Eleven days after Alex Smith made his celebrated return to football, his wife, Elizabeth, began planning a gift to commemorate his triumph.

Via Instagram, she messaged Tom Patsis, a 39-year-old artist in Brownsburg, Ind., some 15 miles outside Indianapolis, with a request. Patsis spent years as a fabricator for Don Schumacher Racing before parlaying his skill into art full-time. He turns unused car parts and scrap metal into custom trophies and unique gifts, typically for clients from the racing industry, such as NASCAR and Danica Patrick.

Smith’s request was a first, though. She asked Patsis to transform an instrumental part of her husband’s recovery from a leg injury into a piece of art — a reminder of his hard work and remarkable comeback.

Alex Smith suffered a compound leg fracture in 2018 and had 17 surgeries to repair the bones and clean out an infection that necrotized surrounding muscle. For much of the first year of his recovery, he wore a metal external fixator to stabilize his leg.

Patsis turned the fixator into a silhouette of the Vince Lombardi Trophy. Images of the metal structure, posted to Elizabeth Smith’s Instagram account Sunday, went viral just before Alex took the field to help the Washington Football Team defeat the Philadelphia Eagles and clinch the NFC East title.

“No matter the outcome, Alex has already won,” she wrote in the caption. “He has beat the largest challenge life has thrown our way.”

Though most in the NFL world are well aware of Smith and his trying recovery, Patsis’s love is the racing industry.

“Just so you know, I know nothing about football,” Patsis said in an interview with The Washington Post. “I had no idea who Alex Smith was. I kept calling him Andy Smith to my friends.”

Yet he gladly took on the project, spending days mulling Elizabeth’s initial idea to create a phoenix rising from ashes to symbolize Alex’s comeback.

“But I tried drawing the phoenix and I just couldn’t come around without adding more parts to it,” he said. “And I didn’t want to add sheet metal and other stuff. I wanted to keep it 100 percent from his brace. It would take away from it if only the wings were made out of the brace. And, simply, I don’t do birds very well.”

Patsis’s expertise is with trophies, and after reading up on Smith’s story and learning more about the game, he suggested another idea.

“To me, every player, from the first day of football to the last day, their goal is to step on the field and end up winning the Super Bowl. I think that’s pretty simple,” Patsis said. “Plus, after seeing his surgeries and all the stuff with his leg that he went through, the man is lucky enough to walk. To me, that’s a win. Then to be able to play football and do what you love again, that’s a super-type win.”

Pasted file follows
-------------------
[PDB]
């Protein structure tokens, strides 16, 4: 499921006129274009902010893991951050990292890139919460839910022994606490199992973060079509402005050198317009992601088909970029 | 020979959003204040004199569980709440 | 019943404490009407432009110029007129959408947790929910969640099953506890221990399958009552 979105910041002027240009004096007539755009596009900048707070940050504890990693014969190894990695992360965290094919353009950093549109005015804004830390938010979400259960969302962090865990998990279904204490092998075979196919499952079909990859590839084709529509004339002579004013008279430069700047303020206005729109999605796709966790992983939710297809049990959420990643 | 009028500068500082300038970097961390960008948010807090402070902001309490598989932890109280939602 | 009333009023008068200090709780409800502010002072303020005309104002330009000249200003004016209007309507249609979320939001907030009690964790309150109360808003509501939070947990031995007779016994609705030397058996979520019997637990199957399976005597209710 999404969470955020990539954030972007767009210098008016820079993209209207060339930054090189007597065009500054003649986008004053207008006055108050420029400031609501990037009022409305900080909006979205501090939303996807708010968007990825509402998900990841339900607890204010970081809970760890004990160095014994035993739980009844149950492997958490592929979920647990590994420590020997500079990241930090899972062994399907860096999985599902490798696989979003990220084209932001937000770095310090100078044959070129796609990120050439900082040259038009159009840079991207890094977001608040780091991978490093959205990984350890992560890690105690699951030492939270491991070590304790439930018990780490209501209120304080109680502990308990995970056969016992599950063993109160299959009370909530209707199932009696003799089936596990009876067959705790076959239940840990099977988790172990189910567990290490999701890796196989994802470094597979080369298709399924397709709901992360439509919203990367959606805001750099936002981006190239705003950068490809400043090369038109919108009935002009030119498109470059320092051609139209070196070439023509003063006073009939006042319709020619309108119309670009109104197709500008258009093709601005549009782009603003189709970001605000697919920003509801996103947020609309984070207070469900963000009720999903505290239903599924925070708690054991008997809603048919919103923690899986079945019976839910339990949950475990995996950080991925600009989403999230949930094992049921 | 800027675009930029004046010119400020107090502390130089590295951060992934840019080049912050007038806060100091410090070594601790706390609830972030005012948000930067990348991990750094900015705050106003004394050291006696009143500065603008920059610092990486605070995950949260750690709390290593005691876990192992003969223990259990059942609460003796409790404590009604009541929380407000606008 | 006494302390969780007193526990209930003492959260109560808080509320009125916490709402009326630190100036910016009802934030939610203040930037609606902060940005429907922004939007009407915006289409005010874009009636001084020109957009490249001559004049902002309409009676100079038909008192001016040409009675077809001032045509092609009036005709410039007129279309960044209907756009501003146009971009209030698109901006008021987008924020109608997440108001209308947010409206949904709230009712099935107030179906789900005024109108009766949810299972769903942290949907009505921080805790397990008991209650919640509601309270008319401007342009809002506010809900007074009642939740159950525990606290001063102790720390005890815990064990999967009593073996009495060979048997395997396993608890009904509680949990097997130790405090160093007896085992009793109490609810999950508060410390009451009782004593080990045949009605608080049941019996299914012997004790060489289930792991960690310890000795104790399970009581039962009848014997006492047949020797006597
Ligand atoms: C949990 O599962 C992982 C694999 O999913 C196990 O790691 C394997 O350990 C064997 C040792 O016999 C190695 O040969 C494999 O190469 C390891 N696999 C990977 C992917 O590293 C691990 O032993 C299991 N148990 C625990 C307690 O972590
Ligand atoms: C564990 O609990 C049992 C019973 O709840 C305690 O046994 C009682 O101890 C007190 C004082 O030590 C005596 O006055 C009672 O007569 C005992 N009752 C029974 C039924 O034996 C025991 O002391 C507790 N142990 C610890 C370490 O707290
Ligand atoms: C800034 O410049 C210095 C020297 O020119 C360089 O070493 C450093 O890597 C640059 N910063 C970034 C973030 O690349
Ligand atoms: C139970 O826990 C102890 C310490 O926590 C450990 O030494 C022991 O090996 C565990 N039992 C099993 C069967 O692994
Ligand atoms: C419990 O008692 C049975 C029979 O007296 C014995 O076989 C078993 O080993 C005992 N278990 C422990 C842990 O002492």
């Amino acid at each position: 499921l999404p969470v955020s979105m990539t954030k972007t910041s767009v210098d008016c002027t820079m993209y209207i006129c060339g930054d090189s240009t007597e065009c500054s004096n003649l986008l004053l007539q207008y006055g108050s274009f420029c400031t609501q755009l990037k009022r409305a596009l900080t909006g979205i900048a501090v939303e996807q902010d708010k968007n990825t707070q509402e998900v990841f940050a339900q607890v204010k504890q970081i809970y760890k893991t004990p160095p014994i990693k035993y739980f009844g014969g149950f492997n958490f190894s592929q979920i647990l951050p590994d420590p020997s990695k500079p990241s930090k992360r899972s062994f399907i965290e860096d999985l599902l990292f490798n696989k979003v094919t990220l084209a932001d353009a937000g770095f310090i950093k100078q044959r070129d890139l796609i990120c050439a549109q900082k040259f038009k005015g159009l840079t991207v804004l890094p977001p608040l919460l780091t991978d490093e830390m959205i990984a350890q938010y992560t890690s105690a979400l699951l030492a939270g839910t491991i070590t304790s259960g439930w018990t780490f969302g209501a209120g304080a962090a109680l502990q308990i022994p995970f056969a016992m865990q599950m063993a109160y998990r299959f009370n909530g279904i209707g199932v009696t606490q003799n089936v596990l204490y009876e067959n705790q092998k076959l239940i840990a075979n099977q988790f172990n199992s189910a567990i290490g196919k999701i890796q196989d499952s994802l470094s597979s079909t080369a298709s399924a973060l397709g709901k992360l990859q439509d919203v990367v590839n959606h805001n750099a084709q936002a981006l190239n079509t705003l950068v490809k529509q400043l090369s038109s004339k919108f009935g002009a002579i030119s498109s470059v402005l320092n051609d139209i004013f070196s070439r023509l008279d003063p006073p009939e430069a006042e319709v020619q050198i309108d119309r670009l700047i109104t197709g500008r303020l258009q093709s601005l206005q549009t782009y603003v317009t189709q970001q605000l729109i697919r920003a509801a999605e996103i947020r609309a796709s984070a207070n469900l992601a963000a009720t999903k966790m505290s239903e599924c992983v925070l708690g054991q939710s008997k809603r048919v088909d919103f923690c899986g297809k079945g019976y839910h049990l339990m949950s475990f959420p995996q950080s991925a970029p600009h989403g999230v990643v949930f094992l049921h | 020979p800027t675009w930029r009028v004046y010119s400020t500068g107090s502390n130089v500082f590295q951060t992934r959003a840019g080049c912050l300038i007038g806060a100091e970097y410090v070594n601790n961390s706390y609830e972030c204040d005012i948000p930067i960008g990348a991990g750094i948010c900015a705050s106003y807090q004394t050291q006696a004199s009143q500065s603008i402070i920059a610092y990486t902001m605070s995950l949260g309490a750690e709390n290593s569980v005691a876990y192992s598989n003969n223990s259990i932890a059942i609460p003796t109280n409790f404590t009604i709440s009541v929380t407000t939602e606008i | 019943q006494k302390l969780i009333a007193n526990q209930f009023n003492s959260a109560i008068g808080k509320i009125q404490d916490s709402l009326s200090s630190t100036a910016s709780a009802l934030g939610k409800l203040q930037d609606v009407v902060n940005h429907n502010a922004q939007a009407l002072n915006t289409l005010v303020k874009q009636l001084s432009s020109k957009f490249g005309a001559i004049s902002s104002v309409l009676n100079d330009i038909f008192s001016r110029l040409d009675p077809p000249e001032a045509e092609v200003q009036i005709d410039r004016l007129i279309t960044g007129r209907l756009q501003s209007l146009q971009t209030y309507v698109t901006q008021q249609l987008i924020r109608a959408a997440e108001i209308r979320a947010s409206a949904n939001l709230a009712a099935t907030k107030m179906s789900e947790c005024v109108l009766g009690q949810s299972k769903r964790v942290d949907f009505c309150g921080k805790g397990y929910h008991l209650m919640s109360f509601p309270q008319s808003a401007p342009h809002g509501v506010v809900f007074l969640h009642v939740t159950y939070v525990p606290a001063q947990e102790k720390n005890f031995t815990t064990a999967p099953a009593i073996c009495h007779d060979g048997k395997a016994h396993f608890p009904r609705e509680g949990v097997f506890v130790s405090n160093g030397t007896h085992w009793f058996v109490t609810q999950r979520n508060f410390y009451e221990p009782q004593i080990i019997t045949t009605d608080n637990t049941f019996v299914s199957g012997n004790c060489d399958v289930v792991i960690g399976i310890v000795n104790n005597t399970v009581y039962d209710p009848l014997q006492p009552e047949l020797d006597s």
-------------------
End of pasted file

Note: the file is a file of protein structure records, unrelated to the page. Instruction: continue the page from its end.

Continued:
So Patsis sent Elizabeth Smith a sketch of a trophy made entirely of parts of the fixator, and she promptly responded with excitement.

On Dec. 17, four days after Smith helped Washington to the top of the NFC East standings, Patsis rebuilt his fixator into the Lombardi Trophy, needing only seven hours to complete the project. The four metal rings that surrounded Smith’s lower leg were cut in half and welded into the shape of a football and the triangular base of the trophy, and the original struts and connecting rods were reconfigured into the stem.

“She said he kind of got a little bleary-eyed when he opened it,” Patsis said. “That’s the goal, to get an emotion out of art. So now it’s on his shelf with the rest of his prized possessions, probably.”

Indeed, Smith was surprised when he received the gift on Christmas, and the trophy does sit on a bookshelf at the Smiths’ home, as Elizabeth noted in her social media post before kickoff Sunday.

“I had no idea. I was not in on that,” Alex said after the game. “We had talked a lot about doing something with the fixator. We tried to donate it, but apparently it’s only a one-time-use thing because they’re crazy expensive. It was really cool to open that on Christmas. Definitely the best Christmas gift I’ve ever had, so I thought it turned out awesome. Pretty cool and unique.”

Such a project would normally cost $400 to $500, Patsis said, but he instead proposed a trade to Elizabeth: In exchange for the rebuilt fixator, he asked for a pair of signed jerseys — one for his wife, a football fan, and one for their daughter.

Washington’s victory over Philadelphia was the first football game Patsis watched with rooting interest. He still doesn’t fully know the rules or the terminology, but he knows Smith, whose comeback is now commemorated in steel and titanium.

“I mean, I’m not as good looking, but we both get to live in a dream world,” Patsis said. “He gets to play football, and that’s probably fun. I’d rather drive a car. But I can appreciate when people really love what they do, and obviously this guy didn’t just come back to be able to walk. I can appreciate that drive and desire to want to keep doing what you like to do.”